Social innovation

08/09/2020

In an increasingly digital world, people are once again at the heart of business

Will digital and human always and inevitably be on opposing sides or can they pool their resources to achieve a shared goal?

All articles

Digital vs Human

We tend to believe that digital and human are two separate and opposing concepts: metal circuits as versus the human body, automated processes versus the creative mind, precision versus the inevitable confusion. Two irreconcilable sides of the same coin with their pros and cons in a battle where the human supporters believe that a machine can never have a human’s creativity and ability to think laterally while those that support the digital are sure that it is only a question of time and, moreover, that work performed by a machine is much more advantageous from many standpoints, to the point that it will even replace humans.
This is a synopsis of the ideas bandied around in the recent past…until we realised that people are actually returning to the forefront in an increasingly digital business world, maybe even more so than in the past.

In an increasingly digital world, humans are once again at the heart of business: making the difference is their ability to launch an actual digital innovation process rather than to just talk about it

The centricity of customer experience

When we talk about people centricity, we automatically think of customers, the person for whom the products or services are designed. This concept has never really been questioned in recent decades but is an essential part of every marketing strategy or communication campaign irrespective of their scope. In this sense, technology is a veritable plethora of extremely precious data: the importance of Big Data on which the strategies of the largest players in global markets have been based for some time is now widely available know-how. And there is more: services are increasingly tailored as are products to intercept wants, habits, dreams and needs no longer and not only of a target audience but of individual users themselves.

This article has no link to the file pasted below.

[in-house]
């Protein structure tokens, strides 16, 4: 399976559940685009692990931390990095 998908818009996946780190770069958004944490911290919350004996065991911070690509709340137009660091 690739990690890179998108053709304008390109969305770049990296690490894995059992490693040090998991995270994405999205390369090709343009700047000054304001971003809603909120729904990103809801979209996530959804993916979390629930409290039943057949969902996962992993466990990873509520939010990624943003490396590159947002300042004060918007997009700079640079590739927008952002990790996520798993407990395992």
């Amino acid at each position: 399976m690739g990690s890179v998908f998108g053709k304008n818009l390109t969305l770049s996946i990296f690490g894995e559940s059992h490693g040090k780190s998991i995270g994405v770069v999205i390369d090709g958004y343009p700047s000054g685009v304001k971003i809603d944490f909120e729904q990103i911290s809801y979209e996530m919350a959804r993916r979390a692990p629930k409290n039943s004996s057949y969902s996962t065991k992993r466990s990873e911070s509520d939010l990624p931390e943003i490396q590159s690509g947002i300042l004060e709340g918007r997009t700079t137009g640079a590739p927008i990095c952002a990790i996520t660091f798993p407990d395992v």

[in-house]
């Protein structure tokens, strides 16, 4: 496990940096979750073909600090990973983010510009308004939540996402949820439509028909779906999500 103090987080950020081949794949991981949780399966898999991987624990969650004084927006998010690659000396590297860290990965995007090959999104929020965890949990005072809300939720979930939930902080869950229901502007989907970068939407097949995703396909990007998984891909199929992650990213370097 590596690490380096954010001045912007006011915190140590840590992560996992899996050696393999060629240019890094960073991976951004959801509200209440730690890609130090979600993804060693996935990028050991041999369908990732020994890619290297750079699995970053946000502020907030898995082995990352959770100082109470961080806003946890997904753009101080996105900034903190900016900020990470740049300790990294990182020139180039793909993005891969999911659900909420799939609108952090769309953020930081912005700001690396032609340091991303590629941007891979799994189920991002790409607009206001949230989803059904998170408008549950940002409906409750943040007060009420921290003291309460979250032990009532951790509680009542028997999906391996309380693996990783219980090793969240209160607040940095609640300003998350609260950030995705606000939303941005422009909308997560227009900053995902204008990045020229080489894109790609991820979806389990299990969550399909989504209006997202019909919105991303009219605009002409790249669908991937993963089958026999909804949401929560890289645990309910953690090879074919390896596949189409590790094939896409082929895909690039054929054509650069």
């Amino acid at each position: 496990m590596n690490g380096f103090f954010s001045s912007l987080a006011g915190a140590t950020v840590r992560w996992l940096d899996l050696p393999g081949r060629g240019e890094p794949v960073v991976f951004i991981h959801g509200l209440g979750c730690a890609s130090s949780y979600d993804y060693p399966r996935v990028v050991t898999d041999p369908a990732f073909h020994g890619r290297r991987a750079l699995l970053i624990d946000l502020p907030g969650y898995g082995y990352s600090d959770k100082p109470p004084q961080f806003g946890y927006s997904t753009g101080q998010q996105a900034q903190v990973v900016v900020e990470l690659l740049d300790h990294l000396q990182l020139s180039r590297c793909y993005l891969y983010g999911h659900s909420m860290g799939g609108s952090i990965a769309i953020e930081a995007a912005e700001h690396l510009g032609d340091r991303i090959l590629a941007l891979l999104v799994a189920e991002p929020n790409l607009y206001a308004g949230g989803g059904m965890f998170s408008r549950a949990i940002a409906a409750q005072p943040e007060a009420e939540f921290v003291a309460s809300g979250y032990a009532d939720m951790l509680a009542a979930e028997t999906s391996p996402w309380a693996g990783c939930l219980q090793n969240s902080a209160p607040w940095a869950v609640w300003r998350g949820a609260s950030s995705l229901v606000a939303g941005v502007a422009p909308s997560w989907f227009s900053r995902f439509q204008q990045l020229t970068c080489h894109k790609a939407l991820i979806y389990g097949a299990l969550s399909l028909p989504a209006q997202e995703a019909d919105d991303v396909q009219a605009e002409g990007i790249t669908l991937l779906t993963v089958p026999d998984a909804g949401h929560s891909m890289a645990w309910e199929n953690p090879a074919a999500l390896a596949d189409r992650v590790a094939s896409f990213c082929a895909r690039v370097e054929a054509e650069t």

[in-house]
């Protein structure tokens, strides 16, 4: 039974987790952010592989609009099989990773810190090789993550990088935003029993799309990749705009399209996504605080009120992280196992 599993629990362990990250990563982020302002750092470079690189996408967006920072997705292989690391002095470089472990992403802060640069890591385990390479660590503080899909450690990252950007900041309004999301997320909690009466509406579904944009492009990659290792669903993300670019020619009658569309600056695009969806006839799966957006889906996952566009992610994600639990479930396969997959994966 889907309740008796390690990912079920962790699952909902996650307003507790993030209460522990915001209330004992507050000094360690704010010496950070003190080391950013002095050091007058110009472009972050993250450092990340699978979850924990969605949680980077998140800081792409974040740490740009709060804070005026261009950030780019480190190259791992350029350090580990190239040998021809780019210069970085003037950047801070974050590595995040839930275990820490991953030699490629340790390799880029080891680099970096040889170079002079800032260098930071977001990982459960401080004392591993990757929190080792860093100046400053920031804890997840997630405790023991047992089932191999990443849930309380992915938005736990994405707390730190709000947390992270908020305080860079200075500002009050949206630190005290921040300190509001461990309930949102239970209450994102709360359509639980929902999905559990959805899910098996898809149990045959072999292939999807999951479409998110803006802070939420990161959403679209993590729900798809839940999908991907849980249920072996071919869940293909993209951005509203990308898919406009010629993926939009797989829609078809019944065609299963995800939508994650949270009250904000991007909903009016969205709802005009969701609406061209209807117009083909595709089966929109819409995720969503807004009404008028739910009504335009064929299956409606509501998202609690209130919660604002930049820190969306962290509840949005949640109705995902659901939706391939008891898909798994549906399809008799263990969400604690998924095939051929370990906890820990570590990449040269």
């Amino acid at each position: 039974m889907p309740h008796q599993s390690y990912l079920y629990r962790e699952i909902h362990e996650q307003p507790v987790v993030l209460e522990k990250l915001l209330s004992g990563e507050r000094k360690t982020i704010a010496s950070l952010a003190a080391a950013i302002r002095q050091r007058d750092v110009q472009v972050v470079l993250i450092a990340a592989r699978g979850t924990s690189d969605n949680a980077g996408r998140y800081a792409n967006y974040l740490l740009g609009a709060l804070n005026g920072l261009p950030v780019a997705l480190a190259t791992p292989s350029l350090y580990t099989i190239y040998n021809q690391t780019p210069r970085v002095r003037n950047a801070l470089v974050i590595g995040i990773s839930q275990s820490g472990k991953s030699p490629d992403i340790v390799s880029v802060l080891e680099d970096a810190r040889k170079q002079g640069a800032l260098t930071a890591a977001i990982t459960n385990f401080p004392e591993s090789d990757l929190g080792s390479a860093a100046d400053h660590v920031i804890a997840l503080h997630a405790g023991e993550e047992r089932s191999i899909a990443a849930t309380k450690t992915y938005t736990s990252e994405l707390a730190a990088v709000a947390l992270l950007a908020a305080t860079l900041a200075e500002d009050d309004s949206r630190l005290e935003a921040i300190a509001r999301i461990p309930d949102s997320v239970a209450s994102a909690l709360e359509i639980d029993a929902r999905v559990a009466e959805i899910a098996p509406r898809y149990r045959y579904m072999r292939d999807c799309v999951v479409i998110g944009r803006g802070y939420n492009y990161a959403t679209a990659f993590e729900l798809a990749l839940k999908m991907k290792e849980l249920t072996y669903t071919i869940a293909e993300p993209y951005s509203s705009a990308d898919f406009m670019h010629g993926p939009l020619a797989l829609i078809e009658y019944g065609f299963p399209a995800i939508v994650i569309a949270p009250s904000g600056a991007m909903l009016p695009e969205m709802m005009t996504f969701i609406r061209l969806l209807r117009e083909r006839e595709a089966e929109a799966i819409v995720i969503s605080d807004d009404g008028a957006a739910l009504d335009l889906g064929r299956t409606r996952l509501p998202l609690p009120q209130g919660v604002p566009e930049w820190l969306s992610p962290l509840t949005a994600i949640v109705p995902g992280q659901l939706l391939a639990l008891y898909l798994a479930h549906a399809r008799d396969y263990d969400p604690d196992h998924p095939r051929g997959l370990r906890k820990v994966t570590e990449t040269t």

If the term "customised" is one of the most commonly used in all industrial and services environments, the "person" is at the heart of the process even though they are supported by increasingly evolved technological systems.

People in a digital company

The area in which the whole digital-human debate has caused the greatest shockwaves is probably that of the internal organisation of companies. While some managers may believe (or delude themselves) that they can rely on increasing productivity and efficiency (where everything is predictable and can be measured, immune to typical human error), concerns that AI would replace human work may be at the root of a defensive or even defiant attitude.

Once again, time has shown that actually the companies that have embraced Digital Innovation in a whole-hearted and knowledgeable manner have been those that have enhanced their human capital the most.

Technology at the service of individual and collective potential

Despite the understandable enthusiasm for the extraordinary successes of technology and its developments (never before have innovations followed one another at such a dizzying pace as in recent decades), we have rapidly discovered that technology is a means and not an end in itself. And this begs the question: a means to what? To allow individuals and communities (which could be a work team, a social group or humanity as a whole) to unleash their wholly human potential of knowledge, creativity, imagination, growth and ability to visualise alternative paths.
The human factor, freed on the one hand from the more mechanical and repetitive tasks, has actually been bolstered by technology's contribution and can thus not only give a more valuable and productive contribution to companies but can also improve society's well-being. Thus, an enlightened manager can put in place a virtuous cycle in which digital and human engage with and profit from each other's unique virtues.